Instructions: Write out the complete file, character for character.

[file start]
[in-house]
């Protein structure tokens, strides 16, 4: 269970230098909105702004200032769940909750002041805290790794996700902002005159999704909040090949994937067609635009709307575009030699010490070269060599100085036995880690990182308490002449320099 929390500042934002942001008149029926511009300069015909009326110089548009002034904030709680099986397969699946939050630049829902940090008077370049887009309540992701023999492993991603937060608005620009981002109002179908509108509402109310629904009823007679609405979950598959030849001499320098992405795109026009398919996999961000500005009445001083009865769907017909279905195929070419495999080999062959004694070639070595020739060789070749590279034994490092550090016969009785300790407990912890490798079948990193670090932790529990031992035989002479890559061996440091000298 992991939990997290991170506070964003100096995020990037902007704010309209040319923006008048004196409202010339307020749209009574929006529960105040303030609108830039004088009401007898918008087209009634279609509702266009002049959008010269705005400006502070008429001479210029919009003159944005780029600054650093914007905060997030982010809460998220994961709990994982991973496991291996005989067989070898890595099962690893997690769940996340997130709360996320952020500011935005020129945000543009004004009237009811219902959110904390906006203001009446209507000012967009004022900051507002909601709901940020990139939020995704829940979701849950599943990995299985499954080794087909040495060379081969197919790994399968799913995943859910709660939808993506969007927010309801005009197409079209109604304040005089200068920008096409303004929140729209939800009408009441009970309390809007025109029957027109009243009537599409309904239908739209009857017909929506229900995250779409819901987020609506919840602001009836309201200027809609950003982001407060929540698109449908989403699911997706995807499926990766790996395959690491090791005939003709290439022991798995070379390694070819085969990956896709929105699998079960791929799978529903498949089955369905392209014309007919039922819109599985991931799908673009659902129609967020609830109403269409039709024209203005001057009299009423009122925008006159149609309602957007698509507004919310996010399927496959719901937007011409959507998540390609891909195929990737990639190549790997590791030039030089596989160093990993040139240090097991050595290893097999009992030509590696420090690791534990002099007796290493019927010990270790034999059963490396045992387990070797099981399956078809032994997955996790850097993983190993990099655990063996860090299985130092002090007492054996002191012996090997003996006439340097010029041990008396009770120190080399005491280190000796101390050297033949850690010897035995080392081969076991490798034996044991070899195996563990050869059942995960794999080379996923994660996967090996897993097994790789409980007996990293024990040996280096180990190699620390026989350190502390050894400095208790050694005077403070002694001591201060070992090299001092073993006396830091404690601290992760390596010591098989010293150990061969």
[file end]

[in-house]
């Protein structure tokens, strides 16, 4: 269970230098909105702004200032769940909750002041805290790794996700902002005159999704909040090949994937067609635009709307575009030699010490070269060599100085036995880690990182308490002449320099 929390500042934002942001008149029926511009300069015909009326110089548009002034904030709680099986397969699946939050630049829902940090008077370049887009309540992701023999492993991603937060608005620009981002109002179908509108509402109310629904009823007679609405979950598959030849001499320098992405795109026009398919996999961000500005009445001083009865769907017909279905195929070419495999080999062959004694070639070595020739060789070749590279034994490092550090016969009785300790407990912890490798079948990193670090932790529990031992035989002479890559061996440091000298 992991939990997290991170506070964003100096995020990037902007704010309209040319923006008048004196409202010339307020749209009574929006529960105040303030609108830039004088009401007898918008087209009634279609509702266009002049959008010269705005400006502070008429001479210029919009003159944005780029600054650093914007905060997030982010809460998220994961709990994982991973496991291996005989067989070898890595099962690893997690769940996340997130709360996320952020500011935005020129945000543009004004009237009811219902959110904390906006203001009446209507000012967009004022900051507002909601709901940020990139939020995704829940979701849950599943990995299985499954080794087909040495060379081969197919790994399968799913995943859910709660939808993506969007927010309801005009197409079209109604304040005089200068920008096409303004929140729209939800009408009441009970309390809007025109029957027109009243009537599409309904239908739209009857017909929506229900995250779409819901987020609506919840602001009836309201200027809609950003982001407060929540698109449908989403699911997706995807499926990766790996395959690491090791005939003709290439022991798995070379390694070819085969990956896709929105699998079960791929799978529903498949089955369905392209014309007919039922819109599985991931799908673009659902129609967020609830109403269409039709024209203005001057009299009423009122925008006159149609309602957007698509507004919310996010399927496959719901937007011409959507998540390609891909195929990737990639190549790997590791030039030089596989160093990993040139240090097991050595290893097999009992030509590696420090690791534990002099007796290493019927010990270790034999059963490396045992387990070797099981399956078809032994997955996790850097993983190993990099655990063996860090299985130092002090007492054996002191012996090997003996006439340097010029041990008396009770120190080399005491280190000796101390050297033949850690010897035995080392081969076991490798034996044991070899195996563990050869059942995960794999080379996923994660996967090996897993097994790789409980007996990293024990040996280096180990190699620390026989350190502390050894400095208790050694005077403070002694001591201060070992090299001092073993006396830091404690601290992760390596010591098989010293150990061969």